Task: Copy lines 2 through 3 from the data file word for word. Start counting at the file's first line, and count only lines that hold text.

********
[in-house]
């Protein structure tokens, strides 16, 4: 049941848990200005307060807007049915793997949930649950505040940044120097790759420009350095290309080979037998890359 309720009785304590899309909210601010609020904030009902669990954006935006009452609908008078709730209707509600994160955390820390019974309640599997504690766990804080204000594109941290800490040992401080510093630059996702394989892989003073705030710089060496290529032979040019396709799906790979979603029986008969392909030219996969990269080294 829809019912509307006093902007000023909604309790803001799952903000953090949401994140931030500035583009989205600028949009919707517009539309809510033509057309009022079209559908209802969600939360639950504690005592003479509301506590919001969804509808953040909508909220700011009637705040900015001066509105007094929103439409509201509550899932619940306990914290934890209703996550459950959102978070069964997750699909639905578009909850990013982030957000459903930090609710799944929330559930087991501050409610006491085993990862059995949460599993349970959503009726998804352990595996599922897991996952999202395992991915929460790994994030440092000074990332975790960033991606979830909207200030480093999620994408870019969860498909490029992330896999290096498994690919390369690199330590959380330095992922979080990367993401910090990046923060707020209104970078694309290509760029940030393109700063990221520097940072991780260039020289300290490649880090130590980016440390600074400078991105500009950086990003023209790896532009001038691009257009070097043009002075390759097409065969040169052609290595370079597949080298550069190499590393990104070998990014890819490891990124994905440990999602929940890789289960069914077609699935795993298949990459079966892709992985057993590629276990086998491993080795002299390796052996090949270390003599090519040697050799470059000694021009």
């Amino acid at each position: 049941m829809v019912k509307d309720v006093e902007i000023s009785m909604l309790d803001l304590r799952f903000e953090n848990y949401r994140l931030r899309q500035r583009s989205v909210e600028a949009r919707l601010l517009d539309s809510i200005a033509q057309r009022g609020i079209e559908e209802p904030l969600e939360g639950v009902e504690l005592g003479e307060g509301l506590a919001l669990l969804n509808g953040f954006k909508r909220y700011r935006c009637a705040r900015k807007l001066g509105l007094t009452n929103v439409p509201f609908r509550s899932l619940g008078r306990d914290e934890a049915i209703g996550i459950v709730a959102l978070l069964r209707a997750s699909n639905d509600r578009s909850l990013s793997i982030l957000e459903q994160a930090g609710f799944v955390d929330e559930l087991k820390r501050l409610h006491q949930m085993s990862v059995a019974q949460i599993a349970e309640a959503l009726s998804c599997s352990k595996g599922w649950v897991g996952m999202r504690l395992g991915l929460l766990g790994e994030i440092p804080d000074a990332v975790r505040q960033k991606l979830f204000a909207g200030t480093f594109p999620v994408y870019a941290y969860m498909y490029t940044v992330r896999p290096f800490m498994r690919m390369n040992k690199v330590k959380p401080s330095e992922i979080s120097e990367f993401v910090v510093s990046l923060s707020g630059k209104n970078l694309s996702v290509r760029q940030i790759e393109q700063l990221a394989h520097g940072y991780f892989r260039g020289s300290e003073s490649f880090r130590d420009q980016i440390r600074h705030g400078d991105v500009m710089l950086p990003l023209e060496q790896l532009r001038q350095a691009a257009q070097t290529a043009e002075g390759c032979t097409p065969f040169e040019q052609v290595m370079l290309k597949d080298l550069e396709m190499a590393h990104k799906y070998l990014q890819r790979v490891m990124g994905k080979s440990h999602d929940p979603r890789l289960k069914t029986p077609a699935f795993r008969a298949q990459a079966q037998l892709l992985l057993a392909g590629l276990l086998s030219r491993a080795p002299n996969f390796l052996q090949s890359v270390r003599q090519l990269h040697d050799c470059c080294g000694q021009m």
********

């Protein structure tokens, strides 16, 4: 049941848990200005307060807007049915793997949930649950505040940044120097790759420009350095290309080979037998890359 309720009785304590899309909210601010609020904030009902669990954006935006009452609908008078709730209707509600994160955390820390019974309640599997504690766990804080204000594109941290800490040992401080510093630059996702394989892989003073705030710089060496290529032979040019396709799906790979979603029986008969392909030219996969990269080294 829809019912509307006093902007000023909604309790803001799952903000953090949401994140931030500035583009989205600028949009919707517009539309809510033509057309009022079209559908209802969600939360639950504690005592003479509301506590919001969804509808953040909508909220700011009637705040900015001066509105007094929103439409509201509550899932619940306990914290934890209703996550459950959102978070069964997750699909639905578009909850990013982030957000459903930090609710799944929330559930087991501050409610006491085993990862059995949460599993349970959503009726998804352990595996599922897991996952999202395992991915929460790994994030440092000074990332975790960033991606979830909207200030480093999620994408870019969860498909490029992330896999290096498994690919390369690199330590959380330095992922979080990367993401910090990046923060707020209104970078694309290509760029940030393109700063990221520097940072991780260039020289300290490649880090130590980016440390600074400078991105500009950086990003023209790896532009001038691009257009070097043009002075390759097409065969040169052609290595370079597949080298550069190499590393990104070998990014890819490891990124994905440990999602929940890789289960069914077609699935795993298949990459079966892709992985057993590629276990086998491993080795002299390796052996090949270390003599090519040697050799470059000694021009």
């Amino acid at each position: 049941m829809v019912k509307d309720v006093e902007i000023s009785m909604l309790d803001l304590r799952f903000e953090n848990y949401r994140l931030r899309q500035r583009s989205v909210e600028a949009r919707l601010l517009d539309s809510i200005a033509q057309r009022g609020i079209e559908e209802p904030l969600e939360g639950v009902e504690l005592g003479e307060g509301l506590a919001l669990l969804n509808g953040f954006k909508r909220y700011r935006c009637a705040r900015k807007l001066g509105l007094t009452n929103v439409p509201f609908r509550s899932l619940g008078r306990d914290e934890a049915i209703g996550i459950v709730a959102l978070l069964r209707a997750s699909n639905d509600r578009s909850l990013s793997i982030l957000e459903q994160a930090g609710f799944v955390d929330e559930l087991k820390r501050l409610h006491q949930m085993s990862v059995a019974q949460i599993a349970e309640a959503l009726s998804c599997s352990k595996g599922w649950v897991g996952m999202r504690l395992g991915l929460l766990g790994e994030i440092p804080d000074a990332v975790r505040q960033k991606l979830f204000a909207g200030t480093f594109p999620v994408y870019a941290y969860m498909y490029t940044v992330r896999p290096f800490m498994r690919m390369n040992k690199v330590k959380p401080s330095e992922i979080s120097e990367f993401v910090v510093s990046l923060s707020g630059k209104n970078l694309s996702v290509r760029q940030i790759e393109q700063l990221a394989h520097g940072y991780f892989r260039g020289s300290e003073s490649f880090r130590d420009q980016i440390r600074h705030g400078d991105v500009m710089l950086p990003l023209e060496q790896l532009r001038q350095a691009a257009q070097t290529a043009e002075g390759c032979t097409p065969f040169e040019q052609v290595m370079l290309k597949d080298l550069e396709m190499a590393h990104k799906y070998l990014q890819r790979v490891m990124g994905k080979s440990h999602d929940p979603r890789l289960k069914t029986p077609a699935f795993r008969a298949q990459a079966q037998l892709l992985l057993a392909g590629l276990l086998s030219r491993a080795p002299n996969f390796l052996q090949s890359v270390r003599q090519l990269h040697d050799c470059c080294g000694q021009m």